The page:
Tag Archives: radar

It’s a wrap – airborne measurements of ice ...

From Henriette (DTU-Space), Denmark, 12 May We ended our DTU-Space part of the CryoVEx campaign on 9 May. The Norlandair Twin Otter has flown about 85 hours, covering about 20 000 km. This is about the same distance as half way around the world at the equator.  The map below shows our flight tracks. We have been able to underfly several CryoSat passes. A few of them were in formation flight with the AWI Polar-5. We have visited five main validation sites, circled in red on the map: Devon ice cap, Austfonna ice cap, the EGIG line Greenland interior, as well as sea ice north of Alert and sea ice around Svalbard...

Time to bid farewell to Alert

From Katharine (UCL), Alert, 19 April Time to leave Alert now, but here’s a quick update on the last couple of days here on the ice before we head off home. We were all very happy to have got the break in the weather we needed to land at our sites on the Arctic Ocean and we were even luckier that good weather continued to prevail at Alert. We were able to make it out onto the fast ice site on both the 17 and 18 April. The ice has lots of lump and bumps so some careful skidoo driving by Seymour made sure the radar got to the site in one...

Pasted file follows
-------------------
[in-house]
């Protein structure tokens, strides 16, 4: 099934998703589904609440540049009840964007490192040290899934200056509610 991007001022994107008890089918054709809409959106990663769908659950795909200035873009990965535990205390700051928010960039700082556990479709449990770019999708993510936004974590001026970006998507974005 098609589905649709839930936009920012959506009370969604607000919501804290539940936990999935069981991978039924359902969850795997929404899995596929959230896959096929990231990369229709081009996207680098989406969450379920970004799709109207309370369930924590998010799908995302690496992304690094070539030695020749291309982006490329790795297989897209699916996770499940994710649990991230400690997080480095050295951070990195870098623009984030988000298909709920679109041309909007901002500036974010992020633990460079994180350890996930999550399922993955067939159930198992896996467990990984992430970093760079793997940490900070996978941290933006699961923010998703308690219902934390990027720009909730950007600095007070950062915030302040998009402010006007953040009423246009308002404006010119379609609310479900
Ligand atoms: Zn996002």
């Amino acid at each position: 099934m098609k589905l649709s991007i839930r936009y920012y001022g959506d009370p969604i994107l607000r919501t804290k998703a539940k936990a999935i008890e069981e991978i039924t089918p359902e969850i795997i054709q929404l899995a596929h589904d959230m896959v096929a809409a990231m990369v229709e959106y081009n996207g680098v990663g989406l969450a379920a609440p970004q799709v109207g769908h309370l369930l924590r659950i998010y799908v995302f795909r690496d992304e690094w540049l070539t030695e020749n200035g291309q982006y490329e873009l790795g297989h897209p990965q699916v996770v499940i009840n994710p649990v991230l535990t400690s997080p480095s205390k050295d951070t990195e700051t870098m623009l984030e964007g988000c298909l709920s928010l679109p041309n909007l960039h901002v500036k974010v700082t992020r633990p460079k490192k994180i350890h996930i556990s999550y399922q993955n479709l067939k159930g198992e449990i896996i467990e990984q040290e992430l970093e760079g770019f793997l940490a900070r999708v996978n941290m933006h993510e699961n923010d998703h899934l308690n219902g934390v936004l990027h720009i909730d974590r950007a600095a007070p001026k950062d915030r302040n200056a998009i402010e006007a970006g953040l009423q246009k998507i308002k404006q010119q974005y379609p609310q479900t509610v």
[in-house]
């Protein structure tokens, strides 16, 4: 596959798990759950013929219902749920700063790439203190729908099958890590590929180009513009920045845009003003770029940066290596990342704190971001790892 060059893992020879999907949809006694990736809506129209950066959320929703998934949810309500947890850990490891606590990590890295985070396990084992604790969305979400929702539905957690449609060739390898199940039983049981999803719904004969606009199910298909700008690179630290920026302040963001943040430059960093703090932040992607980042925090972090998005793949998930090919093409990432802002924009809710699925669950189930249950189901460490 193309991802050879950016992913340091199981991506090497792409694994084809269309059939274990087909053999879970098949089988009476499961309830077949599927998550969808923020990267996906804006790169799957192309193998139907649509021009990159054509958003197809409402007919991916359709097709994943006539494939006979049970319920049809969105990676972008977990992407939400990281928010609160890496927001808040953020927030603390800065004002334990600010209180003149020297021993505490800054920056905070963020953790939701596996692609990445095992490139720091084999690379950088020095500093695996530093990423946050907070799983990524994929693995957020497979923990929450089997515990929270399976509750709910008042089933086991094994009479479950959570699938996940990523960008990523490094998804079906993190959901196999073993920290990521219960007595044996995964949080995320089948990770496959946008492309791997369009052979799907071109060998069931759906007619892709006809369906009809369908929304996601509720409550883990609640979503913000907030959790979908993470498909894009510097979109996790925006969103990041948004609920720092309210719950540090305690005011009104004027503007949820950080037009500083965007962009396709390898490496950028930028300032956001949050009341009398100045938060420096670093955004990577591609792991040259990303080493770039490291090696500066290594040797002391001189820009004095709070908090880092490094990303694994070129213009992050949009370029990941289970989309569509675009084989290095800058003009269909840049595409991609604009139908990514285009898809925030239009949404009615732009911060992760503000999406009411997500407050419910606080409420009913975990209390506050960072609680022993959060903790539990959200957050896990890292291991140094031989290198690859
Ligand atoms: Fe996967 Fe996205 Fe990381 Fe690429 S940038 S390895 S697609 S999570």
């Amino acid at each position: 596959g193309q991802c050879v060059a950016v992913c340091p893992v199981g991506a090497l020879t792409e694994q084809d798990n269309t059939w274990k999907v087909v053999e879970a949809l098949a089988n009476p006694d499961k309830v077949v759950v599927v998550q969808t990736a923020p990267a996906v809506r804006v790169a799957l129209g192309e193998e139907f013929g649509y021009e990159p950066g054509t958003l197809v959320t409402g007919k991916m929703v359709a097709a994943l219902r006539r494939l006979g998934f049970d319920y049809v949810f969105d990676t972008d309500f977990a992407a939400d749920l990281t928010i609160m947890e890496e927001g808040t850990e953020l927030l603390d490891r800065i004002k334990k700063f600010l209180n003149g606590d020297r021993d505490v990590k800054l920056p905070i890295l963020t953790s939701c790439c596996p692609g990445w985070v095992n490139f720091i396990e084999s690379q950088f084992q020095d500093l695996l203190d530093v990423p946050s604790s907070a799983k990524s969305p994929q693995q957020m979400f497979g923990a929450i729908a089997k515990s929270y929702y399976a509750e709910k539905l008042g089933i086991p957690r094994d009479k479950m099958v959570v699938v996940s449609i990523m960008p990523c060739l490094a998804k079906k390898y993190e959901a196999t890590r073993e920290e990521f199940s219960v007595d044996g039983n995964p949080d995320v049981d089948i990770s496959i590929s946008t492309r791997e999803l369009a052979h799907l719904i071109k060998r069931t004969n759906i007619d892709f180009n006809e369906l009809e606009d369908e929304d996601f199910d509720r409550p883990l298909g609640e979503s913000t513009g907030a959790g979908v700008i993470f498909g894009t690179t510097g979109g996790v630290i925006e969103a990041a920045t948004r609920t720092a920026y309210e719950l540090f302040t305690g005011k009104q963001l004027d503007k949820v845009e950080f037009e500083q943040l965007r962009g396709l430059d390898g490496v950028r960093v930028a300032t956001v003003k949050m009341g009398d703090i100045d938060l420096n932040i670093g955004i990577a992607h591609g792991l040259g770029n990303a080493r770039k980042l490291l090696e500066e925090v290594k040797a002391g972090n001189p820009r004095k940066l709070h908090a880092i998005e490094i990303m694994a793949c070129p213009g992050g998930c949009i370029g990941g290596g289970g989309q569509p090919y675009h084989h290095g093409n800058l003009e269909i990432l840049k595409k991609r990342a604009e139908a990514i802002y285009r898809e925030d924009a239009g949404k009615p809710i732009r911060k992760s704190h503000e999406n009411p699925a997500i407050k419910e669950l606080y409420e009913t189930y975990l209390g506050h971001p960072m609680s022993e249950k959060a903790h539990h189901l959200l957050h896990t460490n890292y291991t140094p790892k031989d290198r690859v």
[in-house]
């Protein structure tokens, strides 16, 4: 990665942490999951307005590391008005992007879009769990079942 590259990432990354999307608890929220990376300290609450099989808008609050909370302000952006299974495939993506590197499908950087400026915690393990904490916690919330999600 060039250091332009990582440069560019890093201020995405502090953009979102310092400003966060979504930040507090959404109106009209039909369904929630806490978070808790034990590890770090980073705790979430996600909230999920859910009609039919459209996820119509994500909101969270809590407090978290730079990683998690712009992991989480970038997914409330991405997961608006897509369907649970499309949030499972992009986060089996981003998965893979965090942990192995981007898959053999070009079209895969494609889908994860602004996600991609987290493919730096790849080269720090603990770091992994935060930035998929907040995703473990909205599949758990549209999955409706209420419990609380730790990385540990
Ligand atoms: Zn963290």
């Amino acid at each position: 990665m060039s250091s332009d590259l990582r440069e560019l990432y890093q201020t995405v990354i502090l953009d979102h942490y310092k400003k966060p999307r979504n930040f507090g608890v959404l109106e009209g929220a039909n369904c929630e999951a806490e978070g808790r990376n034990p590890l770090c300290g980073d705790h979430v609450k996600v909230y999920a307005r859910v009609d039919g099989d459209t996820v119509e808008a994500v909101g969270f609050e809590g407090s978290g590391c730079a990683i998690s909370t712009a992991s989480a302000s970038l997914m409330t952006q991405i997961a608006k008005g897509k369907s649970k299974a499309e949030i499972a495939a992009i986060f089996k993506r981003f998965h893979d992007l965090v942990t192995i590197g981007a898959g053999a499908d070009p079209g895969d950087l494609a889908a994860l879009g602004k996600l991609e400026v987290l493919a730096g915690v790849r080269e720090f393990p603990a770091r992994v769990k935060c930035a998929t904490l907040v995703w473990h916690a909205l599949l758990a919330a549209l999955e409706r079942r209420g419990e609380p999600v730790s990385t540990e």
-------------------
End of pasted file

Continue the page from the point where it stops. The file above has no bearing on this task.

Getting off the ground

From Katharine (UCL),  on the sea ice, 14 April   Today our pilots, Troy and Derek, gave us the all clear to fly and begin our experiment for real, setting out the corner reflectors and transect lines. So, after a last check on the weather, we loaded up the Twin Otter and were airborne by about 9.00. Due to the early start I managed to sleep all the way there and woke up when I felt the plane losing altitude. Troy and Derek were circling around the ice looking for a safe place to land, where the ice was thick enough to support our weight without us ending up in the ocean...